Q&A With The Lotus F1 Team’s Romain Grosjean Ahead Of The Japanese GP
The Lotus F1 Team’s Romain Grosjean heads to the Japanese Grand Prix this weekend at the Suzuka circuit having retired from the Singapore Grand Prix last weekend although the Frenchman was classified in 13th place two laps down on race winner Sebastian Vettel.
The Frenchman confirmed last week that he has made up mind about his Formula One future and it is expected that he will leave the Enstone outfit in favour of a move to the new Haas F1 Team who will make their Formula One debut next season using Ferrari power units.
Speaking ahead of this weekend’s race Grosjean was asked:
Why do you love the Japanese Grand Prix so much?
Suzuka is probably my favourite track in the world and for many, many reasons. Of course 2013 holds a great memory as I led the race for a while. Mainly I love it so much because the track is a massive challenge and also the spectators are so passionate about F1. There is not a single corner on the track that is not a big challenge. When you finish a lap at Suzuka you really appreciate it because you know the car and you have been really tested and that you can be proud if you have got the maximum from everything.
What are the specific challenges of Suzuka?
It’s the kind of track where you find time and improvements, however small, all of the time. It is a very special race track in this respect. Sector one is unbelievable and after you have finished it you can breathe a little bit…but not for long. There is no margin for error with very little run-off area and the track is quite narrow, especially at the top of the hill. I love it. Every metre of the Suzuka track is special and every metre a challenge. The Spoon Curve is especially fantastic, a real thrill to drive in an F1 car.
Where is best for overtaking opportunities at Suzuka?
There are a few good areas like the first corner, but only if you get a good exit from the last chicane. But probably the best one is in to the chicane itself, after the long back straight and 130R. If you get a tow here you can get inside under braking. There is also a small chance at the hairpin and maybe in to Spoon Curve too, but you have to be brave and usually rely on the guy in front to co-operate. Suzuka is quite a narrow track so it is not that easy to overtake, but it is a great challenge and very satisfying when you manage to execute one.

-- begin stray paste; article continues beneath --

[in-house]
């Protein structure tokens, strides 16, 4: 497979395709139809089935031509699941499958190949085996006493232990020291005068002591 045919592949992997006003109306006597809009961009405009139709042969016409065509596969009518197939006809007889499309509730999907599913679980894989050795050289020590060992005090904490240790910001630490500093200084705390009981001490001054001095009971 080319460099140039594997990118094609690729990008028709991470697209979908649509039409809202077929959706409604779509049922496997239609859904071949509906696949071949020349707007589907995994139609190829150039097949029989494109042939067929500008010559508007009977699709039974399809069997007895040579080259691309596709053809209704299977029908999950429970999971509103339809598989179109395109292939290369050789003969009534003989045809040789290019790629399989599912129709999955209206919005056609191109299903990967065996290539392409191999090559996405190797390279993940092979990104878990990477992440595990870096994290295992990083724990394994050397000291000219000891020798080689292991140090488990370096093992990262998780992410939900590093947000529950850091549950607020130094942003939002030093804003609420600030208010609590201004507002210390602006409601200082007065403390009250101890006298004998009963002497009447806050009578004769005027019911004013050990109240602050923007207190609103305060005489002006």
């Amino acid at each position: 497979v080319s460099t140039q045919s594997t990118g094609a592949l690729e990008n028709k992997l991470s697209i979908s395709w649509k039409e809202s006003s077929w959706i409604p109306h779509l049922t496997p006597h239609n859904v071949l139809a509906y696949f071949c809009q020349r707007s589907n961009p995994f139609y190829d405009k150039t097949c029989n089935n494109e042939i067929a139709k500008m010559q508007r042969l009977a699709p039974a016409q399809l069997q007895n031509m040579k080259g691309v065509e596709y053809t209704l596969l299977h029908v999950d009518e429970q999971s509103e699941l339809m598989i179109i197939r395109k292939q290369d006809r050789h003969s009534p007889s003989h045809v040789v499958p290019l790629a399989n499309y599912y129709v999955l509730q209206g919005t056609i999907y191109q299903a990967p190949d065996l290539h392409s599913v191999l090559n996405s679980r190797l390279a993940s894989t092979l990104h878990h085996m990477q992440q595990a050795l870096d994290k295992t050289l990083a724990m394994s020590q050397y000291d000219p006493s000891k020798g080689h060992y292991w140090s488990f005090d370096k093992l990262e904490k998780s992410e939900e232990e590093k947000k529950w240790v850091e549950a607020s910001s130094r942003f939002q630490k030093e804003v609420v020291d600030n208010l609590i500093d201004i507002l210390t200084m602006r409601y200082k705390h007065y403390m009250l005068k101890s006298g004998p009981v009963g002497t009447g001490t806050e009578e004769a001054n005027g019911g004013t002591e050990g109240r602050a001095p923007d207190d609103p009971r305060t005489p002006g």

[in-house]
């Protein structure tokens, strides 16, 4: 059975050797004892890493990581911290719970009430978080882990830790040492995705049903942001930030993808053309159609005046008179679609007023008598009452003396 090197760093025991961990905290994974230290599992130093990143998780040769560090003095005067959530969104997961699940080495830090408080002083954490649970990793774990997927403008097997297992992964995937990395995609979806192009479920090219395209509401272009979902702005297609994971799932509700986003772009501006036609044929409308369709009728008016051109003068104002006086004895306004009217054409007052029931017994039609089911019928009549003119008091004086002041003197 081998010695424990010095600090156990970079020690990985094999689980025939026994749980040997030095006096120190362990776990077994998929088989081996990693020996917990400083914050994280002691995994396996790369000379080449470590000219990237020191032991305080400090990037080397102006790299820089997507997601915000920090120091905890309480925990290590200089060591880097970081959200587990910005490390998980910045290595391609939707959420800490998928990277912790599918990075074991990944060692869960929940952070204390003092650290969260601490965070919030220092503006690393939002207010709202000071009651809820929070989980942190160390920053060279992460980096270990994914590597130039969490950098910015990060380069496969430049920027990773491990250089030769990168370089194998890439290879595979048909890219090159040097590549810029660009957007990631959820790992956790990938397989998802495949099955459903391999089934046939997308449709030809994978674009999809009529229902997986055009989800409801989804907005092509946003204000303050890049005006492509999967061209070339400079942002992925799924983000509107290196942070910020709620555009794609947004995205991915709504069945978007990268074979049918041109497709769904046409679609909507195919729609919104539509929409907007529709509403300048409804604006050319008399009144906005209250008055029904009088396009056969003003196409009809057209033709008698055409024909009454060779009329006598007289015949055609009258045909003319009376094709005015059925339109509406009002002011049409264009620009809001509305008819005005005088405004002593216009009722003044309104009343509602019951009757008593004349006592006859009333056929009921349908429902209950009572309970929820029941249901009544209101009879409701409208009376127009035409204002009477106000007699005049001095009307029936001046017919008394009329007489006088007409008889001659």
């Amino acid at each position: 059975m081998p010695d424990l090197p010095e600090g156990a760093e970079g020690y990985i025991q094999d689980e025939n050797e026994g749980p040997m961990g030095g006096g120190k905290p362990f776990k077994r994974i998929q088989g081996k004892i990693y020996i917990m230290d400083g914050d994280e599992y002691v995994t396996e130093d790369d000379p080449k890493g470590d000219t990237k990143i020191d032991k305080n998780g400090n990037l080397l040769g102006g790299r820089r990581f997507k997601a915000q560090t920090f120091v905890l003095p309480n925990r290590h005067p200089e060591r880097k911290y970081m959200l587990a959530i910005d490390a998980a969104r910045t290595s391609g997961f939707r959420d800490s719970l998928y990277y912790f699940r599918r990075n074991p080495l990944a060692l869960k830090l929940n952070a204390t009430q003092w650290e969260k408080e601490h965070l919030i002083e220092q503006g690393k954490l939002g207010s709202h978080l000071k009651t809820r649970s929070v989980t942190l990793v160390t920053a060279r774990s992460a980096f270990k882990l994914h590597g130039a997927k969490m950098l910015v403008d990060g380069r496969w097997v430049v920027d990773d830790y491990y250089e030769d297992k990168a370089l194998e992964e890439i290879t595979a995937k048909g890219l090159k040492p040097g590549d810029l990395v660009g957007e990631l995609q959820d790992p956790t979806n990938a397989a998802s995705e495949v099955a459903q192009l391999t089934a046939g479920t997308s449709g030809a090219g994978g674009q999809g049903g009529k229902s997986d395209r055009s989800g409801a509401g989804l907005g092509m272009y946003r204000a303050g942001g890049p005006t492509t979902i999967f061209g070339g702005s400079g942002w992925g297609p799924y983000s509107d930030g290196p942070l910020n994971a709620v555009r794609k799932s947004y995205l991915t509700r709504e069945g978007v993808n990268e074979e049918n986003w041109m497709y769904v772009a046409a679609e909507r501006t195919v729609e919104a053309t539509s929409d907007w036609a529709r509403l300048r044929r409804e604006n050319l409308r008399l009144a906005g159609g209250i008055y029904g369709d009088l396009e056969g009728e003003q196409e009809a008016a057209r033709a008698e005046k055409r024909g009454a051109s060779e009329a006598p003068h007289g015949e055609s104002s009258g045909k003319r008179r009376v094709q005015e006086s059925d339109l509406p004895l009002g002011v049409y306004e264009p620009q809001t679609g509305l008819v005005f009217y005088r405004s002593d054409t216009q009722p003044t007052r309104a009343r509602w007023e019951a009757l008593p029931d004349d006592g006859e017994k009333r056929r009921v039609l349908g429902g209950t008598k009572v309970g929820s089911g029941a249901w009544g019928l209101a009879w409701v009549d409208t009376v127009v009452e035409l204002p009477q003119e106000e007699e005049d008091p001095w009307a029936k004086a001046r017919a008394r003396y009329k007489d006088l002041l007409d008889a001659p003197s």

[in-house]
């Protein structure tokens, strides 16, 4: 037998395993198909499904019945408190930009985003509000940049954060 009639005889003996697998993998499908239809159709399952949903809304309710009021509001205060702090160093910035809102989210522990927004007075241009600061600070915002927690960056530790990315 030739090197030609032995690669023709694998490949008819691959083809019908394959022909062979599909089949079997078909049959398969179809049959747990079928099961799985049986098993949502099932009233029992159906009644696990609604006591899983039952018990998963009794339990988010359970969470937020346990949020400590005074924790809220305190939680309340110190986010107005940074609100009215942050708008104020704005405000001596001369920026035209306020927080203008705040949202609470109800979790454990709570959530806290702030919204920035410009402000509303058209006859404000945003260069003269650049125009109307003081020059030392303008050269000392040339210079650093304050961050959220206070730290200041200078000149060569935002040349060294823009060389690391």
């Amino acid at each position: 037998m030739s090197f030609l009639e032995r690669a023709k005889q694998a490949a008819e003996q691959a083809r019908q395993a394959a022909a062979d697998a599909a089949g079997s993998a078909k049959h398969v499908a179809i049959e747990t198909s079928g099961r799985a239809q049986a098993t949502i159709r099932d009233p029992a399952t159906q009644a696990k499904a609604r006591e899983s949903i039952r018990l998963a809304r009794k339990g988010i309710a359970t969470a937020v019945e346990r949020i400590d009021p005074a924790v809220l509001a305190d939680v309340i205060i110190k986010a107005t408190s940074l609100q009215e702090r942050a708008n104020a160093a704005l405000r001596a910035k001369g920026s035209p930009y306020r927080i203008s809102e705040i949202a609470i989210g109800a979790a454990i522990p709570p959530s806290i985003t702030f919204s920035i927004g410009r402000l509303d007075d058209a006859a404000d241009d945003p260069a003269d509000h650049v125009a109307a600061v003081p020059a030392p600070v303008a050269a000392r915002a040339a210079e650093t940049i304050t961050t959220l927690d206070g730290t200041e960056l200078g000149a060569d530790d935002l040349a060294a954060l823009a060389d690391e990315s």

What about the whole experience of being in Japan?
You have to mention the fans. They certainly are special and unique. Suzuka is probably the only place we go to where you arrive at the track on a Thursday and the grandstands are almost full! They replay the race afterwards once, twice, three times and the fans stay at the track until we have gone home. They are brilliant fans, very loyal and knowledgeable about the sport. It is in their culture now and you can’t imagine a Grand Prix not happening in Japan. We have to have a race there anyway because I like to receive my mini-Romain every year from the fans. Fantastic!
How do you think the circuit will suit the E23?
Suzuka is a track that highlights the good aspects of a chassis and it will certainly be a better place to exploit the positives of the E23 than Singapore. At Suzuka the driver can make a difference to some extent, especially through sector one, so I will be pushing very hard here to get the very maximum we can.
What’s your overview of the Singapore Grand Prix?
We tried a strategy which didn’t work. That’s the easy thing to say afterwards, and if it had worked we’d have been pretty happy. We worked well as a team over the weekend to improve the car and qualifying was pretty rewarding after some tough sessions earlier. The race was pretty hard, but we did everything we could but sadly it didn’t work for us. I hope we’re in the right position for a good collection of points in Japan.
When can we expect an announcement about you and 2016?